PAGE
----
But this didn’t happen with this one. This one turned GREAT. The bread was moist, tasty, the toasted nuts gave it the crunch (and the smoky taste fits perfectly). It was dense but just enough to have the perfect thickness that you expect of a banana bread slice. And it’s really not that bad when you don’t even need a whole cup of sugar and only 6 tbsp of butter.

        Honestly, I think it’s even a greater success when such a common and uber-known recipe turns out that good. Because “everybody has its own best-in-the-world grandma’s recipe and nothing compares to it and it’s unbeatable.” Well. Here I was, with no grandma who baked banana bread. And now, maybe my future granchildren will be able to say: “My granny’s bread is the best!” Thank you again guys!

        • David Leite says:

          Marta, welcome to the wonderful, crazy, delicious world of baking. Personally, it’s what I love to do the most. I really like cooking, but I love baking.

          And your response is what makes me so proud to do what we do. For years we–especially Renee Schettler Rossi, our editor-in-chief–have been searching and scouting for superb-quality quintessential recipes so that you don’t have to. If you only know the number of banana bread recipes we considered and tossed out–and then the countless number of recipes we tested and trashed–you’d be mortified. But my overriding goal since I started Leite’s Culinaria in 1999 has been to offer cooks and bakers a trustworthy place where they can get the best of the best, whether it be a slice of pizza or a standing rib roast.

          Welcome to LC. We hope you’ll stay awhile.

        • Beth Price says:

          Marta, to echo David, we are so glad that you’ve embarked into the world of baking. And doubly glad that you found a recipe to put in your future granny repertoire!

        • Renee Schettler Rossi says:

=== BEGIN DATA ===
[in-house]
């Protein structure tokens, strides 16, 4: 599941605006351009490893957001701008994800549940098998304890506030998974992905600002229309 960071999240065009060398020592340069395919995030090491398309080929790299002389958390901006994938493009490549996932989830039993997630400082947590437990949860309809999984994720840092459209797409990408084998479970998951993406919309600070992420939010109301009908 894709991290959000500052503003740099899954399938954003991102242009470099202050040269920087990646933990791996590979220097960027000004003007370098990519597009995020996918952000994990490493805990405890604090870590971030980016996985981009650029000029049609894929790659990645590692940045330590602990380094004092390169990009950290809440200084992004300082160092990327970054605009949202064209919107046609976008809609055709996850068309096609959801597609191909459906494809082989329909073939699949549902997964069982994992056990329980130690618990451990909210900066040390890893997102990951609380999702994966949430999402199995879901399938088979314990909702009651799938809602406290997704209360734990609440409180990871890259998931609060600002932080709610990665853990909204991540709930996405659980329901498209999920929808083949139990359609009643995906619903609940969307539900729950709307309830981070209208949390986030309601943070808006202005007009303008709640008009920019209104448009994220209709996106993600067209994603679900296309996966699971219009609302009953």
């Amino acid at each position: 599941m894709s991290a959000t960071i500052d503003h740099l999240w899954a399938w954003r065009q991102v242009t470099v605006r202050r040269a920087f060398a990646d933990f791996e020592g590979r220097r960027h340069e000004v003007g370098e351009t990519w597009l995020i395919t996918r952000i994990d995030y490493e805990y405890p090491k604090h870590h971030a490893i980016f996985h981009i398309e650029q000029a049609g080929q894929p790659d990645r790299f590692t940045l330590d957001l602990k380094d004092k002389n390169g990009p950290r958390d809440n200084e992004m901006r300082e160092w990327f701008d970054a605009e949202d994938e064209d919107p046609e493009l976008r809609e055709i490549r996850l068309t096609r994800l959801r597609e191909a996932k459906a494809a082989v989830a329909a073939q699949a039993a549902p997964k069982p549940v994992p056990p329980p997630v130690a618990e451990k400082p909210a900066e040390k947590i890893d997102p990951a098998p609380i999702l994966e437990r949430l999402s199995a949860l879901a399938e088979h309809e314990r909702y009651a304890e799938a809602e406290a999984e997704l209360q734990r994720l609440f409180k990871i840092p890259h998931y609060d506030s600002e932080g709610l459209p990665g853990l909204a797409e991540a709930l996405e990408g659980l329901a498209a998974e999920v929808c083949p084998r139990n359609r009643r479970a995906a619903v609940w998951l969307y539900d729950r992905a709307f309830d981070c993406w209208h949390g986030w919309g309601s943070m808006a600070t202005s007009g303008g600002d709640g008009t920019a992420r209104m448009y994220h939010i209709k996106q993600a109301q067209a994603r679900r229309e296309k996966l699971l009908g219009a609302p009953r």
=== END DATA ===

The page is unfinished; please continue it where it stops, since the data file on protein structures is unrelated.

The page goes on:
Lucky future grandchildren, I’d say, Marta. Memories of my grandma baking a recipe she’d long sought the perfect version of are among the loveliest memories I have. We’re so happy you found us.

        • Frances Kim says:

          Welcome to LC, Marta! As a baking rookie myself, I still get super excited when a recipe turns out well. It means that the huge mess I’ve made in the kitchen is worth it (maybe not to my roommates, but they usually see it my way after the first bite). So glad you’ve found a keeper, and looking forward to hearing more about your baking adventures!

        • Marta says:

          Thank you everybody, that’s a warm welcome! I’ll definitely stick around, I really do appreciate your work and enjoy your posts. You guys are out of the ordinary, it can be told at a glance. Once more, thank you!

  20. Helen says:

    Asked for and received a recipe for banana bread, which I tasted and totally enjoyed at brunch while on vacation at a beautiful Jamaican resort. The banana recipe called for 3 cups bananas, 1 1/4 cup corn oil, and 1 1/4 cup milk along with the other basic ingredients; sugar, eggs, flour, vanilla extract, baking soda, cinnamon…….Delicious!! It became my all-time favorite but I will try this as the comments temp me to once again to see if I again top my favorite recipe thus far.

  21. S says:

    Hi, I just made this in a pyrex lasagna dish (est 13×9) at 45 minutes. My fiance was the one who pulled it out of the oven and I came back to a cooled-down pale-looking cake that tasted a little overcooked (because the bottom was in transition from golden-brown to too brown). I’m wondering if i should have left it in there longer because of the top (it looks like it was dusted in flour)?

    • Beth Price says:

      Hi S, the pan size does make a difference. The recipe calls for a loaf pan so using a lasagna pan would cause the bread to cook more quickly. Next time use a loaf pan, you’ll get much better results.

  22. Jean Marotta says: